For starters, a newspaper can be produced using newsprint, but must also have a very strong online presence – with on-demand voice and audio-visual content which is either paid for or freely distributed using the social media and digital applications with an integrated news-room which creates a 24 hour chain and presence with resources available to manage the news experience by courting user generated content through allowing the consumer become an active news source or responding to questions and enquiries on the go.

Establishing a Minute-by-Minute News Desk and Realigning the Structure of the News Operation around a Continuous and Unbroken News Cycle
The business model must borrow the cable news model and the news-room must be transformed from one that captures static news to one that operates on a minute-by-minute basis, given today’s fast-paced, round the clock lifestyle and the young voracious appetite for news on-the-go by young news-consumers.

Creation of a Creative Content Hub that transforms Content into a variety of Expressions.
Tapping into today’s news-room value chain takes being malleable with content options and being able to do it as swiftly as possible.

In today’s context, the delivery of content isn’t consigned to a particular period of day or week, as is the case in the traditional news-room. Media convergence is driving the delivery of per second news content to variety of channels targeted at a variety of interests and demographics on-the-go and not just a static delivery model which recognises and accepts a particular kind of content, delivered through a particular conduit at a particular time of day.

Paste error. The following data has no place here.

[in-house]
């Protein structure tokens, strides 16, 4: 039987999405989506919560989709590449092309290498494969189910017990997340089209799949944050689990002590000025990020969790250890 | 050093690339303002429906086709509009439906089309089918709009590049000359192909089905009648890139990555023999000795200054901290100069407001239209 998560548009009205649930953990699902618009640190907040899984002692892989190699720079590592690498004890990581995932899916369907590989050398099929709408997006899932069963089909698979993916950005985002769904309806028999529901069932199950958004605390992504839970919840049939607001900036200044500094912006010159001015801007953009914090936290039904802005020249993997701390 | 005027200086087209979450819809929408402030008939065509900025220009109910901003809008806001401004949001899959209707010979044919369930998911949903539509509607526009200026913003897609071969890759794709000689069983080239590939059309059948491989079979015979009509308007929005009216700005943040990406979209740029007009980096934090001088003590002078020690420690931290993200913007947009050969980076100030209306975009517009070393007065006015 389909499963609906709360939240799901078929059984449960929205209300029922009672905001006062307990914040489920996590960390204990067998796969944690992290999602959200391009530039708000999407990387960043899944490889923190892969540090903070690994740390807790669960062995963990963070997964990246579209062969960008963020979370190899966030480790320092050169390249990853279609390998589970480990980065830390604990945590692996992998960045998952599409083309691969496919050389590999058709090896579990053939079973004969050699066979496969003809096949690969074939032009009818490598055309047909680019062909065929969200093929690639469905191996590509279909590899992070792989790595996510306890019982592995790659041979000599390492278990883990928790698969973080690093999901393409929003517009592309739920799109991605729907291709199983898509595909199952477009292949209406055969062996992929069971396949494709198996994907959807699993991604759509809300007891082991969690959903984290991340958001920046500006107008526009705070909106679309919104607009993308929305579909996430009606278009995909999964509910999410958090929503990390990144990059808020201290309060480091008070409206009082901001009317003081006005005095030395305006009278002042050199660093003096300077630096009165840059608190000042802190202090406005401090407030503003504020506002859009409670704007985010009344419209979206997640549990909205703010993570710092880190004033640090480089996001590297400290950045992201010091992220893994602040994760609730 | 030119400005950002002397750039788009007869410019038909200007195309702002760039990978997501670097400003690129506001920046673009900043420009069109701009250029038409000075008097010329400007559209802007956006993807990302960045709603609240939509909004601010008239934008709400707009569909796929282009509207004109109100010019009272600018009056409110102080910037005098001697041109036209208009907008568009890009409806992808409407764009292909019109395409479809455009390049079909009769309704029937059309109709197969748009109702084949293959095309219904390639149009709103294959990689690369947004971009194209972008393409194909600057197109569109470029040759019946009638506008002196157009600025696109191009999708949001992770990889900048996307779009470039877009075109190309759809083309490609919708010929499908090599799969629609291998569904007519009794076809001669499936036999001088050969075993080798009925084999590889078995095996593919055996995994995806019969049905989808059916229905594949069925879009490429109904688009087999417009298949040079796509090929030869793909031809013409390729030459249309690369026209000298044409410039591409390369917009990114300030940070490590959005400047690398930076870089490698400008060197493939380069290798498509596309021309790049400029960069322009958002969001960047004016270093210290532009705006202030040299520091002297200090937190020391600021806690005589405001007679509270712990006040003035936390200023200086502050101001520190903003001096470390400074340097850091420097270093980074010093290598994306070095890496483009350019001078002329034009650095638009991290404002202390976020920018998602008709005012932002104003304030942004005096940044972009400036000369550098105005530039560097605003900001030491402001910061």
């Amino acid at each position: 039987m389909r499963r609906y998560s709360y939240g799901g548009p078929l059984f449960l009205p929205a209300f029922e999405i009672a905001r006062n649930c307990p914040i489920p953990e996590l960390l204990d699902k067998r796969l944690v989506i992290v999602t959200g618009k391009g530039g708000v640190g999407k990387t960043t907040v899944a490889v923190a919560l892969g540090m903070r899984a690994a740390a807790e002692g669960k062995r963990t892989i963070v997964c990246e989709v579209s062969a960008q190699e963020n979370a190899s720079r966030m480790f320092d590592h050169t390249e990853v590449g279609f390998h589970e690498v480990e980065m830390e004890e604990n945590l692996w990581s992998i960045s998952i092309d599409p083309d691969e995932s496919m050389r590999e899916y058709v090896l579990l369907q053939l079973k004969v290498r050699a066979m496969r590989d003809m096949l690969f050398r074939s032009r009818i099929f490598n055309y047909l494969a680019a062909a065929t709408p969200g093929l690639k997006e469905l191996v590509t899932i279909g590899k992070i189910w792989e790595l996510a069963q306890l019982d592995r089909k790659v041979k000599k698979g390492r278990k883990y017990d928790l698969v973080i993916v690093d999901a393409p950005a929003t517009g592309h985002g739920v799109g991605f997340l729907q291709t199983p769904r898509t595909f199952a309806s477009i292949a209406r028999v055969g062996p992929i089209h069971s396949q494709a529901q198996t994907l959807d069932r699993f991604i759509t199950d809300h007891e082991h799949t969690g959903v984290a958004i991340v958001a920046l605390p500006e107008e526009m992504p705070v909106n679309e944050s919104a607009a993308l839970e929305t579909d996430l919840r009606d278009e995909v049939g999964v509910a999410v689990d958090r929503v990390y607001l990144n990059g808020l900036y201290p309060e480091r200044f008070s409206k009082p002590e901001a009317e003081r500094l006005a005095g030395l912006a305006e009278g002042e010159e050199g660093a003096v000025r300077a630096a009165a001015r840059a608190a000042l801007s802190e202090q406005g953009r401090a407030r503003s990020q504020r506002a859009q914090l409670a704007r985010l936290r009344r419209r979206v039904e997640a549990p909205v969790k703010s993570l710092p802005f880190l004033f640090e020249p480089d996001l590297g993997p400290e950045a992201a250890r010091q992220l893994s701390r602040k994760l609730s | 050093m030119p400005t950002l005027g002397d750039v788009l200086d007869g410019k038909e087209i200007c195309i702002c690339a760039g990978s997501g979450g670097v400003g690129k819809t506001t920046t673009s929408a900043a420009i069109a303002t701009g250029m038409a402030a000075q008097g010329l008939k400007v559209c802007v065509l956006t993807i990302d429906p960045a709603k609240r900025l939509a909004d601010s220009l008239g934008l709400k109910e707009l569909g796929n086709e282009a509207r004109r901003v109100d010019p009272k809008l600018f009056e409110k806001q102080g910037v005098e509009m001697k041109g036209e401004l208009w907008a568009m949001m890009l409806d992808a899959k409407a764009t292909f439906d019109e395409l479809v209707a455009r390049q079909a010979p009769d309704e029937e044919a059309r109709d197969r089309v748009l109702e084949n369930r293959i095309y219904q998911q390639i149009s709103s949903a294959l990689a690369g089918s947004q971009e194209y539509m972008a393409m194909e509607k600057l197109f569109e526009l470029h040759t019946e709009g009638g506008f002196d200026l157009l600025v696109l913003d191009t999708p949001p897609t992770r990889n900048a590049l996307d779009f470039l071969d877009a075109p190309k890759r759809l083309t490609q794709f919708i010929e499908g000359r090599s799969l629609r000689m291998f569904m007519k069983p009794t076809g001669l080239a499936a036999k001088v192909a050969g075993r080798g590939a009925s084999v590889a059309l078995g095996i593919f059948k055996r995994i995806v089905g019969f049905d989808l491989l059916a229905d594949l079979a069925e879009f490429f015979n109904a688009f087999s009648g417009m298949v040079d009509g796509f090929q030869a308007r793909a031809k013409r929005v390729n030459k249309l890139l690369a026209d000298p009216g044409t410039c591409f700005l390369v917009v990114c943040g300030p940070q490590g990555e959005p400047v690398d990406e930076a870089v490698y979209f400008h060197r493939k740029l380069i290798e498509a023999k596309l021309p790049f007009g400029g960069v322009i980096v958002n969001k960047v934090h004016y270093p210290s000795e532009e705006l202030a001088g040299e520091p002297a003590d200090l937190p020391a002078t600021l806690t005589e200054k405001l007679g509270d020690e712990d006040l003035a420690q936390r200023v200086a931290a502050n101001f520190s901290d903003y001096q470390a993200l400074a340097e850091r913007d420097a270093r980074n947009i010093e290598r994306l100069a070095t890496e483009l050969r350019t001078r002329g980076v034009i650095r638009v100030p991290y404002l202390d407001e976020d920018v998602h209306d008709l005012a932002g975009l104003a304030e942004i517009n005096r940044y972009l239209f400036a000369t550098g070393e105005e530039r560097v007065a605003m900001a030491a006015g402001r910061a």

Media convergence is driving instantly available content with bespoke platform and content options tailored to the consumer’s news taste, needs and schedule.

One of the cardinal points to note on the use of digital channels is the need to manage user experience – this requires a combination of platform design and content optimisation. It is often said that the medium determine the content type. The move towards platform agnosticism, with the demand being the use of various distribution channels for the upgrading of user experience, cannot be achieved without a diversity of content types.

Innovation within the content space has therefore been largely driven by the continued digitization of content, the consequence being the need for content, not only to suit the digital space, but to also cater to various demographics and interests within that space. Beyond this, is the need to redefine the use of content in order to capture interest and hold the news-consumer’s imagination.

In capturing the interest of young news-consumers under an Omni-channel strategy, news-gathering must be under-pinned with a variety of creative content opportunities from graphic to info-graphics, audio-visual to cartoons, 3D expressions and Animations – sometimes personalising content or introducing virtual reality – in order to capture attention and interest.

CONCLUSION: MEDIA PROLIFERATION, CLUTTER, STANDARDISATION AND COMPETITION WITHIN THE DIGITAL SPACE